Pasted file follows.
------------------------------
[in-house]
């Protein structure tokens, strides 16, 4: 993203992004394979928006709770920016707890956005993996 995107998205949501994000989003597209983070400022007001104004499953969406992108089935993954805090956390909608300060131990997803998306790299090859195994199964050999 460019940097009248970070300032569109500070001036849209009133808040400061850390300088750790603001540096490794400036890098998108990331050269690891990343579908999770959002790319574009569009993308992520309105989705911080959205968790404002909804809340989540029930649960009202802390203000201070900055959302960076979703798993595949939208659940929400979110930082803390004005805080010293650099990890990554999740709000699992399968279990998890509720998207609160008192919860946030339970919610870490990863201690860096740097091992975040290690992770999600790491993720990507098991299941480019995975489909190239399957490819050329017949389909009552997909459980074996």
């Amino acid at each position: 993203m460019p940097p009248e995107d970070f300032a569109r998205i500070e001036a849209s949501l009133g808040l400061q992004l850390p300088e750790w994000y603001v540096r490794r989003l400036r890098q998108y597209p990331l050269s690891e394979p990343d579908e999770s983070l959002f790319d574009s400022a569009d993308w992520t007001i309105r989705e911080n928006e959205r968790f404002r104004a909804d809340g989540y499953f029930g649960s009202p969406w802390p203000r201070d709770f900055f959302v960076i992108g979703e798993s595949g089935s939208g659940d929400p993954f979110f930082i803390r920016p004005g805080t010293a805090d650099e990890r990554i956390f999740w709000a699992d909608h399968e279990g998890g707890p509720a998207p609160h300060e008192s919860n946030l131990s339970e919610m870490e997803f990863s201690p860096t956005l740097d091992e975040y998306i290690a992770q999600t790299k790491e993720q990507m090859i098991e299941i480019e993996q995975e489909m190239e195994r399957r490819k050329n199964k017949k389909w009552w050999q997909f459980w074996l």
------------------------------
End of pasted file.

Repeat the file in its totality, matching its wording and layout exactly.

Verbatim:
[in-house]
């Protein structure tokens, strides 16, 4: 993203992004394979928006709770920016707890956005993996 995107998205949501994000989003597209983070400022007001104004499953969406992108089935993954805090956390909608300060131990997803998306790299090859195994199964050999 460019940097009248970070300032569109500070001036849209009133808040400061850390300088750790603001540096490794400036890098998108990331050269690891990343579908999770959002790319574009569009993308992520309105989705911080959205968790404002909804809340989540029930649960009202802390203000201070900055959302960076979703798993595949939208659940929400979110930082803390004005805080010293650099990890990554999740709000699992399968279990998890509720998207609160008192919860946030339970919610870490990863201690860096740097091992975040290690992770999600790491993720990507098991299941480019995975489909190239399957490819050329017949389909009552997909459980074996």
């Amino acid at each position: 993203m460019p940097p009248e995107d970070f300032a569109r998205i500070e001036a849209s949501l009133g808040l400061q992004l850390p300088e750790w994000y603001v540096r490794r989003l400036r890098q998108y597209p990331l050269s690891e394979p990343d579908e999770s983070l959002f790319d574009s400022a569009d993308w992520t007001i309105r989705e911080n928006e959205r968790f404002r104004a909804d809340g989540y499953f029930g649960s009202p969406w802390p203000r201070d709770f900055f959302v960076i992108g979703e798993s595949g089935s939208g659940d929400p993954f979110f930082i803390r920016p004005g805080t010293a805090d650099e990890r990554i956390f999740w709000a699992d909608h399968e279990g998890g707890p509720a998207p609160h300060e008192s919860n946030l131990s339970e919610m870490e997803f990863s201690p860096t956005l740097d091992e975040y998306i290690a992770q999600t790299k790491e993720q990507m090859i098991e299941i480019e993996q995975e489909m190239e195994r399957r490819k050329n199964k017949k389909w009552w050999q997909f459980w074996l």